Go exclusively corporate: If you can, use a Virtual Private Network while surfing wirelessly.
Source: Cisco Systems network engineer Roland Dobbins
Loveless, a 46-year-old security analyst from Texas, immediately disconnected. A former hacker, he knew an attack when he saw one, he said.
Many Internet users do not.
About 14.3 million American households use wireless Internet, and this figure is projected to grow to nearly 49 million households by 2010, according to JupiterResearch, which specializes in business-and-technology market research.
"There's literally probably millions of laptops in the U.S. that are configured to join networks named Linksys or D-Link when they are available," said Corey O'Donnell, vice president of marketing for Authentium, a company that provides security software. "So if I'm a hacker, it's as easy as setting up a network with one of those names and waiting for the fish to come."
Linksys and D-Link are two of the many commercial brands of wireless routers, products that allow a user to connect to the Internet using radio frequency.
As the field of wireless connectivity expands, so too does a hacker's playground. More than 300 municipalities across the United States are planning or already operating Wi-Fi service. Google and EarthLink are working to bring wireless access to all of San Francisco.
In the Puget Sound area, Wi-Fi hot spots provided by businesses or private enterprises are widely available, but in Seattle, the city has chosen not to go the Wi-Fi route, opting instead to look at deploying Internet access through fiber lines.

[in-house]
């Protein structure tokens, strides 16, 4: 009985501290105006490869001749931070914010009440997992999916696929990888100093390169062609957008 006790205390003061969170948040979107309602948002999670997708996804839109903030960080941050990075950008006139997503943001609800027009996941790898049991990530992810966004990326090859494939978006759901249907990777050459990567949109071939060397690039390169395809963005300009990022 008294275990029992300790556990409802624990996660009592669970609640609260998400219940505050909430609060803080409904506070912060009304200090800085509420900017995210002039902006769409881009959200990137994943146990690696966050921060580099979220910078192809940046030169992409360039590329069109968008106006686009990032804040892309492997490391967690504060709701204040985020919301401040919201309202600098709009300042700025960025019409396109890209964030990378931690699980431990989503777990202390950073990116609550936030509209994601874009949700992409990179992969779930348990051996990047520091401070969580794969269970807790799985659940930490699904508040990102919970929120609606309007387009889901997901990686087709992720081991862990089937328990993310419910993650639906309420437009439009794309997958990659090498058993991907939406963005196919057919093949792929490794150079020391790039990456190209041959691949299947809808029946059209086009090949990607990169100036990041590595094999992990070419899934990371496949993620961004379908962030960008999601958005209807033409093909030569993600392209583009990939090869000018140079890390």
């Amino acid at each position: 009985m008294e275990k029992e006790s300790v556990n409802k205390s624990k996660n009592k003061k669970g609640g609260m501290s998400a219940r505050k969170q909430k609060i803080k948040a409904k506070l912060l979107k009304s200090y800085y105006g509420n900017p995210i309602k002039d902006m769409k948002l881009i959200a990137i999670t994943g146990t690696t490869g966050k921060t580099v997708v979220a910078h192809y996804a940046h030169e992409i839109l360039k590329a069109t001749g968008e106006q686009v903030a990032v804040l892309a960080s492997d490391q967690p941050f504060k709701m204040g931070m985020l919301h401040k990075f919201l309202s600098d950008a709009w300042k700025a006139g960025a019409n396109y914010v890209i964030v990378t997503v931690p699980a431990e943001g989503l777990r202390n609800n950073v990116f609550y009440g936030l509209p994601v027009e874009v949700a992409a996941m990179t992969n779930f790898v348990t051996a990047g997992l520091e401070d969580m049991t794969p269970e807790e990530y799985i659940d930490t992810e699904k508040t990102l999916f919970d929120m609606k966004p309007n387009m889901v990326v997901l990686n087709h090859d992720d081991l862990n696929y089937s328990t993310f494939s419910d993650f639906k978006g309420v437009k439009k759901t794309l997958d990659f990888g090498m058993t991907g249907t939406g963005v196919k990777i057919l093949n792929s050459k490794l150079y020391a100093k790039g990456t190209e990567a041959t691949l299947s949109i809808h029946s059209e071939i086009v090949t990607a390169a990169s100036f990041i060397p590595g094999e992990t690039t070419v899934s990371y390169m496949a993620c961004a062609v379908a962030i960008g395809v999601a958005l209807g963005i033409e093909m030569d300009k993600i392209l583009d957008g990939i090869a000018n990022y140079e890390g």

A survey at Chicago's O'Hare Airport by Authentium revealed 76 peer-to-peer networks, or access points that are connected to via another user's computer, with 27 advertising access to free Wi-Fi. The company also found three networks had fake or misleading addresses, a sign that these hot spots could be the work of hackers.
"At a busy place like O'Hare, in one hour a bad guy could get 20 laptops to connect to his network and steal the users' account information," said Ray Dickenson, vice president of product management at Authentium, who conducted the survey in September.
Most laptops are configured to search for open wireless points and common wireless names, whether or not the user is trying to get online. That leaves people open to hacking.
In two new attacks, called "evil twin" and "man in the middle," hackers create Wi-Fi access points titled whatever they like, such as "Free Airport Wireless" or an established, commercial name.
In the "evil twin" attack, the user turns on a laptop, which might automatically be trying to connect behind the scenes. When it does connect, it is connecting to a fake access point, or "evil twin," and the hacker gets into personal files, steals passwords or plants a virus.
The attacker can become a "man in the middle" when he funnels the user's Internet connection through this false access point to a true wireless connection. The unsuspecting Wi-Fi surfer then might proceed to enter credit-card information, access e-mail or reveal other sensitive data. Meanwhile, the session appears ordinary to the user.
Although the FBI has been aware of this kind of attack for about five years, its use has increased in the past couple of years, Bickers said.
"The actual tools you need, the software, the hardware, etc., to mount this sort of attack has become insanely easy to acquire," Bickers said.
When vice president of Sub Pop Records Megan Jasper isn't running things at the office, she's working in her garden at her West Seattle home where she and her husband Brian spend time relaxing.